of Kwale households earn less than Sh3,000 a month - significantly less than the country's minimum wage.
November 2015 End date
Kwale, in the South East of Kenya, is rich in natural resources, providing the county with a huge opportunity to support its economic development.
But there are cautionary tales from other counties in Kenya, and countries across Africa, about how local communities are excluded in both deciding what extractive industries can do, and what happens to the public’s share of the revenue produced. And these issues are coming forward in Kwale too.
There is almost no information available about the mining projects that the government has approved for Kwale, and communities in the county have reported being evicted from their homes without compensation by both the government and private mining companies.
With this project, the Kwale Youth and Govenance Consortium (KYGC), is mapping projects in Kwale county that are related to extractive industries.
Using GPS devices and an app to collect information, digital maps are created and distributed and discussed at community forums in mining regions across Kwale County.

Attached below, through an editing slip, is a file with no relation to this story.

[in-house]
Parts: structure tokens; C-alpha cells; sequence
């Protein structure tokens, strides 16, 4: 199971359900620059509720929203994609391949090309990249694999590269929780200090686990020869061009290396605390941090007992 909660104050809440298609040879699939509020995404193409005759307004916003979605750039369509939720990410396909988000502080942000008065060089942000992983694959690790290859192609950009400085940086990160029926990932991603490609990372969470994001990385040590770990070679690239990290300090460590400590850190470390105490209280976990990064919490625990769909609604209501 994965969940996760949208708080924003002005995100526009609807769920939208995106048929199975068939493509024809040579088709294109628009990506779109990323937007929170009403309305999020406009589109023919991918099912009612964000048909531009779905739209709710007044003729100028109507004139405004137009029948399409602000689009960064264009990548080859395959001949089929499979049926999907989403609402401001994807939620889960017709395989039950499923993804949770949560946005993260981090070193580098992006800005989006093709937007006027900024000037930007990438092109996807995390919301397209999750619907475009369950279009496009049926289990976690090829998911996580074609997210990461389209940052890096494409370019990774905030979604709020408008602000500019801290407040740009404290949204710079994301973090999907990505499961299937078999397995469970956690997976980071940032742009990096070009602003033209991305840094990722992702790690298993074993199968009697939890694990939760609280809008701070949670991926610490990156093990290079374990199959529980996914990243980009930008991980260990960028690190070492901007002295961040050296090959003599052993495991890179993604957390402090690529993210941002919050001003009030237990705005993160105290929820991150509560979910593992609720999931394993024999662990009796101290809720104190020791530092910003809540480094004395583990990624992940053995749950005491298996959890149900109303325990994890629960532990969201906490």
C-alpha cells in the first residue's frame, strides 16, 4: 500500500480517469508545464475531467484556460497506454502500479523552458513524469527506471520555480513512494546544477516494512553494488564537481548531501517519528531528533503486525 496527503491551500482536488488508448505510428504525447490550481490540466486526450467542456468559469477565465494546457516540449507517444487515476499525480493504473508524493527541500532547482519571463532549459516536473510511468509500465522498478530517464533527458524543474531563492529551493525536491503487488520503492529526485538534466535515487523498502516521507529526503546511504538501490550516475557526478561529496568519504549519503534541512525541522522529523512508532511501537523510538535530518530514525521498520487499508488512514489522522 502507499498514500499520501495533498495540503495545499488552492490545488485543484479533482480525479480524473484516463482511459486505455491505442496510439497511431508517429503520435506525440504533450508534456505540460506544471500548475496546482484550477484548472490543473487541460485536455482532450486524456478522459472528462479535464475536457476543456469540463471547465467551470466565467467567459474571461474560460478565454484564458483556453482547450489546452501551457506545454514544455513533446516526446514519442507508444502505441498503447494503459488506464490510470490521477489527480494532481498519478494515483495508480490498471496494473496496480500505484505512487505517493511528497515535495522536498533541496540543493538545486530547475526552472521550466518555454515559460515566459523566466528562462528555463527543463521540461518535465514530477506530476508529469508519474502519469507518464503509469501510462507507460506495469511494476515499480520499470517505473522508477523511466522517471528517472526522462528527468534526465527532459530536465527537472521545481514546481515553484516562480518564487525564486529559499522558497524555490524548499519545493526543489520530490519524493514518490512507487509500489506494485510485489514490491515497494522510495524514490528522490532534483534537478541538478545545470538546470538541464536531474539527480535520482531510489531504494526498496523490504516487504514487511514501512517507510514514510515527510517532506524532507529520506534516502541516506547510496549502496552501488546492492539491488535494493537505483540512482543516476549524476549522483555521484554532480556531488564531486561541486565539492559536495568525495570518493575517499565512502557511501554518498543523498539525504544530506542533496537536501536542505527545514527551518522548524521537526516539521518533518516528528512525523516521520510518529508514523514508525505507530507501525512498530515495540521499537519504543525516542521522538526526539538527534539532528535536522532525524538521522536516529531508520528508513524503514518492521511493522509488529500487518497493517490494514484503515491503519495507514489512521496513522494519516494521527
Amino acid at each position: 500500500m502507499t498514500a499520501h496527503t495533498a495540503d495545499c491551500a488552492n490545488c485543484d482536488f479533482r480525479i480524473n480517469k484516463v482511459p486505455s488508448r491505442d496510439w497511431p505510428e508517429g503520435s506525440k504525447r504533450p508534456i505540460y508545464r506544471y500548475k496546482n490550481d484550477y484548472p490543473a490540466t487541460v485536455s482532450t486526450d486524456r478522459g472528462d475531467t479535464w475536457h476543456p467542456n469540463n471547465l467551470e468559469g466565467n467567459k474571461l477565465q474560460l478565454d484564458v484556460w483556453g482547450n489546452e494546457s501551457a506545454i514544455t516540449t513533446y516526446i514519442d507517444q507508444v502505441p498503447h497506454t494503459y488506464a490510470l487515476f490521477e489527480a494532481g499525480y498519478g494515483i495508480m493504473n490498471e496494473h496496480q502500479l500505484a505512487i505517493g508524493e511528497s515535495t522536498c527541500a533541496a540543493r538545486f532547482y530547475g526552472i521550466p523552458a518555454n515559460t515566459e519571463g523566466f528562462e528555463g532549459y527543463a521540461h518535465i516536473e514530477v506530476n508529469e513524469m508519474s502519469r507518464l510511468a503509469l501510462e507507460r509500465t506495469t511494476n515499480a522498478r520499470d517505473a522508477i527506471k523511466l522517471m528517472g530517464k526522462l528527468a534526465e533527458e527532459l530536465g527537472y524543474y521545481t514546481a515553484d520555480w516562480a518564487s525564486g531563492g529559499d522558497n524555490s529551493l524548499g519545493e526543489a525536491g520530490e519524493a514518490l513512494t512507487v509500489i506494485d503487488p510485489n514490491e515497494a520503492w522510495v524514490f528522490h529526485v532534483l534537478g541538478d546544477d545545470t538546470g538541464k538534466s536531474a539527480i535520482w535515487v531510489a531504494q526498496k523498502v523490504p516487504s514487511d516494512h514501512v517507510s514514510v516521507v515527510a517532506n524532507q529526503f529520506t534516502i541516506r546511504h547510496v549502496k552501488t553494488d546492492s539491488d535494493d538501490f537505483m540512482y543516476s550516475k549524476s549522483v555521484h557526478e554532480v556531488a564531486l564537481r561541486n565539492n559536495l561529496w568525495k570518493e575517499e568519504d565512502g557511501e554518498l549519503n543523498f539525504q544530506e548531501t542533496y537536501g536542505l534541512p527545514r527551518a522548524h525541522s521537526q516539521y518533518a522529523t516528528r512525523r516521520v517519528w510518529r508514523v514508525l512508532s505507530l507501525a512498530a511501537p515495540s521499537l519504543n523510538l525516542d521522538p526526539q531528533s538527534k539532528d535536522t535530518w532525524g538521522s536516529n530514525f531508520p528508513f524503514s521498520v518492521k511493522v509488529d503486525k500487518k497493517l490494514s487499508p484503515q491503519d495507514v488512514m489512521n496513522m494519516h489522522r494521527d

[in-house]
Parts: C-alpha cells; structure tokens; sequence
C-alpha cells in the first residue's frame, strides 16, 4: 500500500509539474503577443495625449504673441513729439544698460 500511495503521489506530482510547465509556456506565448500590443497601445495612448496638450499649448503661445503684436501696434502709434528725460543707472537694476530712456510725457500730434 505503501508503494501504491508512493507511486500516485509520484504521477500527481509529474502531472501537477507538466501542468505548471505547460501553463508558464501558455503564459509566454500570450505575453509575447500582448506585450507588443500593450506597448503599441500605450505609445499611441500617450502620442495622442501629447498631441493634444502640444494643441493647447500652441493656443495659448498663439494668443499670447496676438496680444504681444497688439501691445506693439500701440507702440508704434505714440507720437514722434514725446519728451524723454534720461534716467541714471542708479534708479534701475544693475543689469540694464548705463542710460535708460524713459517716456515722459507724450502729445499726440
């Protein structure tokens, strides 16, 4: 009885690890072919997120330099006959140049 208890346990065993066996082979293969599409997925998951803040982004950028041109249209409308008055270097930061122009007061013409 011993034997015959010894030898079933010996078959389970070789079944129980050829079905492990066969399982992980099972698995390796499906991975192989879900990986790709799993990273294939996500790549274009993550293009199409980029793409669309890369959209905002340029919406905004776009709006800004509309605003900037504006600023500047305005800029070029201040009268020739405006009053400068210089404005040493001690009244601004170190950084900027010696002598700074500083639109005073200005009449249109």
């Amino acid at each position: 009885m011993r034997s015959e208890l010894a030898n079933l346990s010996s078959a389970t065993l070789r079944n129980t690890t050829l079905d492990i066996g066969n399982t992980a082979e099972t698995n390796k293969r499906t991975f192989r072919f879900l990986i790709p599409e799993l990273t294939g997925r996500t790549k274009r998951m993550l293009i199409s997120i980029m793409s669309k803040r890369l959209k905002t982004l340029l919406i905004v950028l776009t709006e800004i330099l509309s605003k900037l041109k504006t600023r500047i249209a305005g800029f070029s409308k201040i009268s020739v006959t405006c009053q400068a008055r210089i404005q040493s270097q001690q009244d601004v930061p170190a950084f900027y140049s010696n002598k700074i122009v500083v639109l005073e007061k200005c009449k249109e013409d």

The projects builds on a pilot model that has built up good relationships with the community and local government, helping all parties to understanding exactly what is being done in their county.
This information is the first step to supporting communities to hold their local government accountable for including them in decisions made about extractive industries and how the revenue from them is spent.
KYGC has been involved in digitally mapping issues of social accountability since 2011 and has built up relationships with local communities and local government. Apart from government, the organization is also working with Pwani University to publish a baseline report on natural resource information in Kwale.